‘Mother Of All Landslides’ In Big Sur Buries Section Of California’s Highway 1
Thursday, May 25, 2017
Skirting California's coastline, Highway 1 offers a popular and dramatic drive through the Big Sur region. On a normal day, a drive along the winding two-lane road gets one's heart pumping with fears of plunging down the hillside.
But a weekend landslide has reshaped the coastline and closed part of the route, as a third of a mile of highway is now covered with dirt and rocks at an area called Mud Creek.
As you can see in the before-and-after graphic below, where the coast used to form roughly a straight line, it's now a rocky bulge into the Pacific.
The slide shut down a 12-mile section of the highway south of Monterey, from Ragged Point to Gorda, Calif., The New York Times reports. The executive director of the Big Sur Chamber of Commerce, Stan Russell, told the newspaper that while residents are used to erosion strewing rubble across the road, "This one, people are referring to as the mother of all landslides."
After a five-year drought, California finally got a rainy and snowy winter, but that precipitation has caused flooding, landslides and coastal erosion, the AP notes.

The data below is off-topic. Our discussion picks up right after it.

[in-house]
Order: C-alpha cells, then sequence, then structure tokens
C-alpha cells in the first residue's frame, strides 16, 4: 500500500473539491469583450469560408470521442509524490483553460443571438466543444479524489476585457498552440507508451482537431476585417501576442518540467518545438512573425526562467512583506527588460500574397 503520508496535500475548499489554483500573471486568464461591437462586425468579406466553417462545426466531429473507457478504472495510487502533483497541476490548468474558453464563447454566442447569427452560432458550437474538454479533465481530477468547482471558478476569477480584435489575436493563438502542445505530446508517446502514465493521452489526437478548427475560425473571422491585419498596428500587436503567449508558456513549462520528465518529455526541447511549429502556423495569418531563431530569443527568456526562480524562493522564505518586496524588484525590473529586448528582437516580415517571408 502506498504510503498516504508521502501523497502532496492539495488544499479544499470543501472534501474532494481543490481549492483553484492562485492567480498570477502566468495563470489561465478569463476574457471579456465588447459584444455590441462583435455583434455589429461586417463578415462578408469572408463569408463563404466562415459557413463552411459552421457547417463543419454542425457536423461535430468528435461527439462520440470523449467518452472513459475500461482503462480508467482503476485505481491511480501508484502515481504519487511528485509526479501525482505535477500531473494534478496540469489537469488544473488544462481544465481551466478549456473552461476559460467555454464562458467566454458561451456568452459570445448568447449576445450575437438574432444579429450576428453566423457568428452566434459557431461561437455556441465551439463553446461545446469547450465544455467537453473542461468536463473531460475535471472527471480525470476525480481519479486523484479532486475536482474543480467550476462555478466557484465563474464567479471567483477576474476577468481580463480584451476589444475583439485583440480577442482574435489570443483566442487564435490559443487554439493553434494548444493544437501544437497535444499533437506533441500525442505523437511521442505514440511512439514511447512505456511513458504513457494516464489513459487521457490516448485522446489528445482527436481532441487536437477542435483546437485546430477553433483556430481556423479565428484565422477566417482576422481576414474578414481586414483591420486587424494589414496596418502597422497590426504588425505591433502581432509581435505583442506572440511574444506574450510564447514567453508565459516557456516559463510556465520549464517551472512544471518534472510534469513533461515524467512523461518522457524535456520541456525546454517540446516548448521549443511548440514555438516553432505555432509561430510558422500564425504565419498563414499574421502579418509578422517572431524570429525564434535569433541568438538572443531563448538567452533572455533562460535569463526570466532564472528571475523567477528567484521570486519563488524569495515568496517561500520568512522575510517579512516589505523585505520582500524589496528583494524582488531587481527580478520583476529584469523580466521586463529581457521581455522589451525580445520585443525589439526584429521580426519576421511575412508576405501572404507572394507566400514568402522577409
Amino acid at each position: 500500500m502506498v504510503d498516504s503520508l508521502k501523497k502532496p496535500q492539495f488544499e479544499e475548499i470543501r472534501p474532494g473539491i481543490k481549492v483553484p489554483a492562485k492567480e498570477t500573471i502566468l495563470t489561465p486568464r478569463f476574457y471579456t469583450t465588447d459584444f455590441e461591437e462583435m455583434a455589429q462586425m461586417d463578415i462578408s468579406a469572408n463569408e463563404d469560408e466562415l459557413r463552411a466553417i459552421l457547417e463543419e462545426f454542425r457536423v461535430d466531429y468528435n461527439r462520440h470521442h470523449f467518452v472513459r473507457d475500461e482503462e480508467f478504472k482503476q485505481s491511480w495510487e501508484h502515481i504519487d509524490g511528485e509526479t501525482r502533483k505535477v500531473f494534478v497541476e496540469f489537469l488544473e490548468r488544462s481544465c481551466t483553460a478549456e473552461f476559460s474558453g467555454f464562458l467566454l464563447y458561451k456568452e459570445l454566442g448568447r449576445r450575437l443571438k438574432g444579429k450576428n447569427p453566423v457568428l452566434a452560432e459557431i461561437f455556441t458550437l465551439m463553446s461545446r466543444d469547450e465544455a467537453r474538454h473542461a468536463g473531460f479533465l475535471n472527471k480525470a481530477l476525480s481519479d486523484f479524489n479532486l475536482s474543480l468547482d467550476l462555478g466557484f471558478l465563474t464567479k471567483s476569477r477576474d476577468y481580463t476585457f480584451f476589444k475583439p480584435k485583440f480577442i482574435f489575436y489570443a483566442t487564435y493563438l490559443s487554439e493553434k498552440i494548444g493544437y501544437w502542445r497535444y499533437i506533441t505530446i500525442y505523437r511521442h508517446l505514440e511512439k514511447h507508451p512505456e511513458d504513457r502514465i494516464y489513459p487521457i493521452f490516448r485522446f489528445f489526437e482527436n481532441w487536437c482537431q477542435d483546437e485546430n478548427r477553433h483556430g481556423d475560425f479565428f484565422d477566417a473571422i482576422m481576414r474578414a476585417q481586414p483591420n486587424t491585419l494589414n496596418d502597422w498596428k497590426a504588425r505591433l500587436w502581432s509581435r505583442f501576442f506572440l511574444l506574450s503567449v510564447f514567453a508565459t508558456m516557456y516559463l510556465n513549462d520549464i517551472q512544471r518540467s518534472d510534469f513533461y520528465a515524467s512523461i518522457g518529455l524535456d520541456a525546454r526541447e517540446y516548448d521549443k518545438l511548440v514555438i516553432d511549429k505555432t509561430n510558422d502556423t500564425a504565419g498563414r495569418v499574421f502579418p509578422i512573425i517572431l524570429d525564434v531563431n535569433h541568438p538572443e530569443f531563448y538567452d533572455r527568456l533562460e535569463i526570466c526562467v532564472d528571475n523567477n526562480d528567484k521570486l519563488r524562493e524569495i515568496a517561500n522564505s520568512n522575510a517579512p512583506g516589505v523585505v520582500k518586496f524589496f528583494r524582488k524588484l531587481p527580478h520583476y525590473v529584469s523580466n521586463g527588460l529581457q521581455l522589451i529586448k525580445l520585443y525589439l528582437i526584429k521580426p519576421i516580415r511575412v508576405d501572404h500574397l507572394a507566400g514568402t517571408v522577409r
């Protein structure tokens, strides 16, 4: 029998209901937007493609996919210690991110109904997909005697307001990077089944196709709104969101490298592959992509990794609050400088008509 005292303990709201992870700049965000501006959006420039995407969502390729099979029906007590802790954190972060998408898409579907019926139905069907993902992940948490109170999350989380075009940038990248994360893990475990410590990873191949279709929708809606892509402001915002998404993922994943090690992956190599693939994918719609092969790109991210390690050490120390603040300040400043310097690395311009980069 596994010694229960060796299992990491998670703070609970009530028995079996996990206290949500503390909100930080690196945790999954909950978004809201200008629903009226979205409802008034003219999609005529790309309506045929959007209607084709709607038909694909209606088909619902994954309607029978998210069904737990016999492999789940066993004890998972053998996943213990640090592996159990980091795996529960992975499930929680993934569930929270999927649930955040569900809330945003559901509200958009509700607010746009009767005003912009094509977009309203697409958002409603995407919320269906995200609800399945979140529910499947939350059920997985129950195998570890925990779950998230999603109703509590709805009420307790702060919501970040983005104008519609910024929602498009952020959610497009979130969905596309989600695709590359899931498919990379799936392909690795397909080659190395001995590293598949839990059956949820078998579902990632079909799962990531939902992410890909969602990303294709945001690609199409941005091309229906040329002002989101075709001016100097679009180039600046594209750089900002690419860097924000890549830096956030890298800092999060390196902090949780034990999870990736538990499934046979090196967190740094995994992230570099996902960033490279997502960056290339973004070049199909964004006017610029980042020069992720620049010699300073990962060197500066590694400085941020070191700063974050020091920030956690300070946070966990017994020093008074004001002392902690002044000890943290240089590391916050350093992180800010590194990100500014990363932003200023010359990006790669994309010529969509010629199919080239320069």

Susana Cruz, a spokeswoman with the California Department of Transportation, told the AP on Tuesday that the landslide was the largest in the state's history that she knew of, calling it "one of a kind." Authorities say they don't know when the road will reopen.
Landslides like this one may become more frequent. Dan Carl, a district director for the California Coastal Commission, told the AP, "A lot of Big Sur is moving; you just don't see it."
While this slide is unusually massive, it's one among many that have made for a very expensive winter. In the fiscal year ending in June, Caltrans said that storms across the state have caused more than $1 billion in highway damage, the AP reports.
No one was hurt in the slide, according to the Times. The state had already closed the highway at Mud Creek after an earlier slide there left debris and buckled pavement. Crews that were working on repairs left the area last week after deciding the ground was too unstable, the AP reports.
The barricaded section of Highway 1 will no doubt have repercussions for the area's tourism industry. That beautiful, wind-in-your hair drive between Big Sur and Gorda, which Mapquest says usually takes a cool 48 minutes, now takes four hours, according to The Washington Post, due to the now-inevitable detour inland.
Landslides are so common in Big Sur that they get names. This weekend's tumble has been christened Arleen's Slide, after a local highway worker who was "standing by the side of the road when part of the hillside fell away," according to the San Luis Obispo Tribune.
In the ongoing battle between Mother Nature and Highway 1, nature has decisively won this round.
But some local residents are hopeful the big slide will stabilize the terrain. Kirk Gafill, a restaurant owner who leads the Big Sur Chamber of Commerce, told the Monterey Herald that "[o]ne big slide took out all those smaller slides." With all the excess material out of the way, he says, now maybe "stability for that area may be restored."
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